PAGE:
===
    Still, fascinating issue. Always think outside of the box. What is needed is *some* research into this with published peer-review papers.

  9. Well, we’d better come up with some kind of alternative solution because reducing CO2 emissions to any significant degree (no pun intended) is simply NOT going to happen.

    So even if one rejects Myhrvold’s suggestion as unworkable, the fact remains that all of the proposals to reduce GHG output that are currently on the table, even if fully realized, won’t make much of a dent in the problem (at least not according to the U.N. itself).

  10. “The nature of the game” mostly has to do with construction, efficiency and conservation of the technology we have already as well as intelligent systems design. Geo-engineering is untested, and could have unintended consequences much worse than actual climate change.

    The notion that we can keep carrying on is delusional. I’m sure if the folks on Easter Island discovered some more trees, they would have just cut them down–only later. The piper always comes calling eventually.

    You might be right… there may be dick-all chance of cutting greenhouse gasses thanks to the perversely myopic powers of this world. That doesn’t make these proposals any less dangerous, and I fear an excuse to take the easy way out with disastrous results.

  11. I’m certainly not averse to discovering an “easy way out” if such a thing is possible.

  12. Guzzeuntite

    “I believe that’s the nature of the game, yes.” – RT

  13. billg

    Until there are viable alternative sources of energy humans will have to burn fossil fuels to survive, it is a basic fact that seems to get lost in the C02 arguement. Canada’s economy right now is floating because of the sale of fossil fuels. Our social programs, health care and old age benefits all surviving right now mostly due to the useage and sale of fossil fuels. It has to change, but, it wont until alternative energy such as wind, solar, nuclear and hydrogen sources are funded and developed. You Libs want an election game changer? If the LPC comes up with a platform of R&D money for alternative fuel, full tuition for any high school student who can qualify for the math and science’s in regards to research I’ll not only vote for them I’ll work for them.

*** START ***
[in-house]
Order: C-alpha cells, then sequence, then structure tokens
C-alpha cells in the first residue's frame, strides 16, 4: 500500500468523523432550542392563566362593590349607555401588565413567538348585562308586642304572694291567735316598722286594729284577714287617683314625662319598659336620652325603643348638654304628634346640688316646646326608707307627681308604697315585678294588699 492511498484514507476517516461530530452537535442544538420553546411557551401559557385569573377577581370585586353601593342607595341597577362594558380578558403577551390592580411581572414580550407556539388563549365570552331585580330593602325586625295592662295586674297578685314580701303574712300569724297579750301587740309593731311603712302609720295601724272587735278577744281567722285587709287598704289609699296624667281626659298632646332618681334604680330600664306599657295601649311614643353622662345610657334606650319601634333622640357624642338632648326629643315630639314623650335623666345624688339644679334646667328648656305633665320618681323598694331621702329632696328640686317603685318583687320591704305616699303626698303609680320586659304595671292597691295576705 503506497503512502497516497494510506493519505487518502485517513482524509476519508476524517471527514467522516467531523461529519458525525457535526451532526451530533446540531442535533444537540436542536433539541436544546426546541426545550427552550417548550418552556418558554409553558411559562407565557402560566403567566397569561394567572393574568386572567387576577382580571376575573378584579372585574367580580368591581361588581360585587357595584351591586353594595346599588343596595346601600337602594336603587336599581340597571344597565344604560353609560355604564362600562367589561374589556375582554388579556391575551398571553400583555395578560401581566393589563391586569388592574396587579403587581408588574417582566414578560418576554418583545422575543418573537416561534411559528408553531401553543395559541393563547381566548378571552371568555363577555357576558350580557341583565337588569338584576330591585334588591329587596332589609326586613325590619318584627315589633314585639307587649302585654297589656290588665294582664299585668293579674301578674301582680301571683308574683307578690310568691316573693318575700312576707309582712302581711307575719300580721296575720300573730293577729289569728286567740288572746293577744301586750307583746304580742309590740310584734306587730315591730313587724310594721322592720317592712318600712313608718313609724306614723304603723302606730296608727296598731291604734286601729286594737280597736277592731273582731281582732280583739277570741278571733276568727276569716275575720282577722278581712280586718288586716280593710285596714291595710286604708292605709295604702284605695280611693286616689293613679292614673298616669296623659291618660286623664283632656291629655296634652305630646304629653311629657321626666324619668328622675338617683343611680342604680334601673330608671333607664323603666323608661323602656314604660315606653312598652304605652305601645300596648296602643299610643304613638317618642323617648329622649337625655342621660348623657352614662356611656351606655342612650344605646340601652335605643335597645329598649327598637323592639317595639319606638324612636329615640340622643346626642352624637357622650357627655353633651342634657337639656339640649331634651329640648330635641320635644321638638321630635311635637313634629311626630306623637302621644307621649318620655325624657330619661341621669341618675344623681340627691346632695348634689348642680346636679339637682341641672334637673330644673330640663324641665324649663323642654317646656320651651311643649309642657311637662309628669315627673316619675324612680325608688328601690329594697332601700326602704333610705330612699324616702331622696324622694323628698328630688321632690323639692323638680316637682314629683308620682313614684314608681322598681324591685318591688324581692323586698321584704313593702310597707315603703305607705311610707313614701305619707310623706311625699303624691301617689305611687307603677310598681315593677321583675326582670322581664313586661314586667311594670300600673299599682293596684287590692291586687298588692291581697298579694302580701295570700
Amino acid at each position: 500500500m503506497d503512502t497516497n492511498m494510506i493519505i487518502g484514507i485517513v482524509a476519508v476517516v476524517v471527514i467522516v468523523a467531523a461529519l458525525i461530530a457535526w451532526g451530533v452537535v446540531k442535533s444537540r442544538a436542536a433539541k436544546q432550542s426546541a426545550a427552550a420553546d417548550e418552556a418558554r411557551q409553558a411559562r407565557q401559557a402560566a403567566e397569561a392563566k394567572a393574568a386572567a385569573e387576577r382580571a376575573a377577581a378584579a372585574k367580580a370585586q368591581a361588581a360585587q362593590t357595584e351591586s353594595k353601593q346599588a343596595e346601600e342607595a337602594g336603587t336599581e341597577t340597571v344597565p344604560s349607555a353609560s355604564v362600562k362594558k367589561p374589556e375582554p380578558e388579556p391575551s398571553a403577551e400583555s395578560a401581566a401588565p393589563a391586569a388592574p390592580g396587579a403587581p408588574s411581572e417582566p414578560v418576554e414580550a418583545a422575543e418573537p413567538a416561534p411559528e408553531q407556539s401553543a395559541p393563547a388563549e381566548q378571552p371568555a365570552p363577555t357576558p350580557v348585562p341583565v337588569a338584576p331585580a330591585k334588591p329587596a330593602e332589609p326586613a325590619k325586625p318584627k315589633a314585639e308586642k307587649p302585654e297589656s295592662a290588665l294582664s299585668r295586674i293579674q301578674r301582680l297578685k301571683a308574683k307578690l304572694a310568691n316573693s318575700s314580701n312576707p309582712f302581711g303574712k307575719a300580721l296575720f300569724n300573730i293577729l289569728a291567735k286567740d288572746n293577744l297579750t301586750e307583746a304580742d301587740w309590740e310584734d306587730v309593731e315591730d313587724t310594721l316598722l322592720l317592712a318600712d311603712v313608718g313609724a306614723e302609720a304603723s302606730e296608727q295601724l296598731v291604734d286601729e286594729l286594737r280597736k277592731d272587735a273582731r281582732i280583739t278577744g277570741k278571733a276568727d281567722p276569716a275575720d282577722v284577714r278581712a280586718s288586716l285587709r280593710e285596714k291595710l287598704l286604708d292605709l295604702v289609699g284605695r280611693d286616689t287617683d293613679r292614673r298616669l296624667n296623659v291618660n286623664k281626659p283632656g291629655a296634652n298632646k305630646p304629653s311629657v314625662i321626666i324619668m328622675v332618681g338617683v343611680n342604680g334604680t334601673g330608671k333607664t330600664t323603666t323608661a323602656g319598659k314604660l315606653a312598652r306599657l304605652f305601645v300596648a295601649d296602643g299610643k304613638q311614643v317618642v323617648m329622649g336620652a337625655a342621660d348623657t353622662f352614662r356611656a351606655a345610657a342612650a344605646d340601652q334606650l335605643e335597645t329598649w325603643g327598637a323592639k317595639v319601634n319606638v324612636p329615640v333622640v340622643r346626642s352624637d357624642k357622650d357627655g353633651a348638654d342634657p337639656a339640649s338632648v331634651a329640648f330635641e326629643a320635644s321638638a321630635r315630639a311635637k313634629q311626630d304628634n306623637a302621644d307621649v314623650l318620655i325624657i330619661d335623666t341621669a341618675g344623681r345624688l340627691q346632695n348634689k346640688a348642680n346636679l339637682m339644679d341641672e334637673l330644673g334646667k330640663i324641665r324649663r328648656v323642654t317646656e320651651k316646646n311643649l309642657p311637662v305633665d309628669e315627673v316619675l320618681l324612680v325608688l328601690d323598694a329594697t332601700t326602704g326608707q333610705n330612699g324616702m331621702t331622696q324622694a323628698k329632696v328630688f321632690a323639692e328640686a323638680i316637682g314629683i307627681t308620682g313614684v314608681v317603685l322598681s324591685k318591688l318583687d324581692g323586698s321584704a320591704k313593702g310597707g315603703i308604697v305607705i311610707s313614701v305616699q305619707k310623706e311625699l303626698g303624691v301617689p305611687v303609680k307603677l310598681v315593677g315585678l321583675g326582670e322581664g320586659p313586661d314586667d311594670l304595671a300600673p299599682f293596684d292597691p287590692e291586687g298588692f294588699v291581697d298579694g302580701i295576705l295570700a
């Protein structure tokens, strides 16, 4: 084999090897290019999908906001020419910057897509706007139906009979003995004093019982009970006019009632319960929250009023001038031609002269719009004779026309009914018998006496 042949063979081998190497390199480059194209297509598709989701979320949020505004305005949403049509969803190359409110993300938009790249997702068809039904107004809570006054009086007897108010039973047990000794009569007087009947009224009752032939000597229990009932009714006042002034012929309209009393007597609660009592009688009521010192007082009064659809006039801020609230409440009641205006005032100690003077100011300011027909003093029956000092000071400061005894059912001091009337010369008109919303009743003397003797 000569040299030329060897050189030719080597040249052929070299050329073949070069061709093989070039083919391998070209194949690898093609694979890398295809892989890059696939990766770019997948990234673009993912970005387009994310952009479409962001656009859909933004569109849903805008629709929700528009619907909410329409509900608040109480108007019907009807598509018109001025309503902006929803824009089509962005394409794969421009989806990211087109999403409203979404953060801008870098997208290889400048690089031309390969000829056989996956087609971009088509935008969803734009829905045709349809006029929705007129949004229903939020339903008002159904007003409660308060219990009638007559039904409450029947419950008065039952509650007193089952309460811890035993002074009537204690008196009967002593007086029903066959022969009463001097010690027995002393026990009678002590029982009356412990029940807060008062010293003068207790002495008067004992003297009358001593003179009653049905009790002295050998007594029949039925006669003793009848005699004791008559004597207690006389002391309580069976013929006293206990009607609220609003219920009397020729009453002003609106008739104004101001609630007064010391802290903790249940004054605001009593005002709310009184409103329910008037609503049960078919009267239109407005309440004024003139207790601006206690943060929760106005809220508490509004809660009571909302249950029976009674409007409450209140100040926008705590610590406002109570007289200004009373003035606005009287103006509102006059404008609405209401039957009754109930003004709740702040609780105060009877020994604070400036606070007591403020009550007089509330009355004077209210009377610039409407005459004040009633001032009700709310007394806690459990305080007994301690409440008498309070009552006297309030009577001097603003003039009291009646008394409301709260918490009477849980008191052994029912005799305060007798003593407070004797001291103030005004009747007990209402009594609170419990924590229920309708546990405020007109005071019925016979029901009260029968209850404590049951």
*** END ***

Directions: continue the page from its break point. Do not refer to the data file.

14. That’s a vastly problem to solve, thanks to share this news.

  15. billg.

    Best post here today.

    So often, we see things from only one perspective.. until something happens to hit us in the face. The “profit” of big business was unfair to organized labor, until we started shutting down auto plants because the profit was no longer there.

    So much of society is symbiotic. Loss of revenue in Alberta oil sands, perhaps, will turn Alberta from a “have” (sending money, say, to Quebec) to a “have not” province (putting their hands out TO Quebec).

    As billg alludes to, because tax is paid on “profit”, when profit goes down, well, government revenue goes down. And that means less money for things like health care and education and other social programs.

    So, except for the most strident communist.. and they are thankfully in dwindling supply, there is a need for a healthy business economy, not just for the wealthy, but also for the poor.

    We can shut the oil sands down.. and in the bargain, have, at best, a small impact on the climate relative to places like, say, China and the U.S., but the reality will be real lost jobs and real lost government revenue. With nothing to replace it.

    Whether you agree with the concept of carbon capture a la the Alberta government or not.. I might suggest that for the benefit of the planet and our own self-interest, Copenhagen/Kyoto money might be better spent funding real research and industry related to alternative energy INSIDE our country.

  16. I agree with bill and Rob. I recall reading an article in CB a couple months ago about the clean energy industry. The Canadian innovators they profiled were all upping and leaving for Germany where the government was willing to support them through technology grants and tax incentives. The entrepreuners wanted desperately to stay in Canada but the governments just refused to play ball, to the same degree that other developed nations are willing to. A new industry just slipping past us out of pure laziness and an assumption that oil and gas will always pay our bills.

  17. Ti-Guy

    I agree with bill and Rob.

    Well, they’re part of the problem. There’s isn’t going to be much incentive to develop alternatives so long as Alberta (and its bought-and-paid-for gang in Ottawa) are hell-bent on squeezing every last cent of value out of the tar sands. They don’t even care if manufacturing along with the centres of educational excellence in the East disappear completely in the short- to medium term or if they have to dangle “oil security” in front of the Americans like crack to an addict to do it.

  18. Ti-Guy

    By the way, Shiner nice post over at your blog. I’m always encouraged by stories of “Conservatives” who’ve stepped back from the brink and have rejoined us here in the reality-based world.

    Rob and billg have a ways to go yet, but they show signs of being redeemable. 😉

  19. Thanks Ti-Guy. It really didn’t take that much exposure to the “progressive” blogosphere to realize just how divorced from the real world the new right is. The last American presidential election kicked the shit out of what few feelings of attachment I had left to those on the right.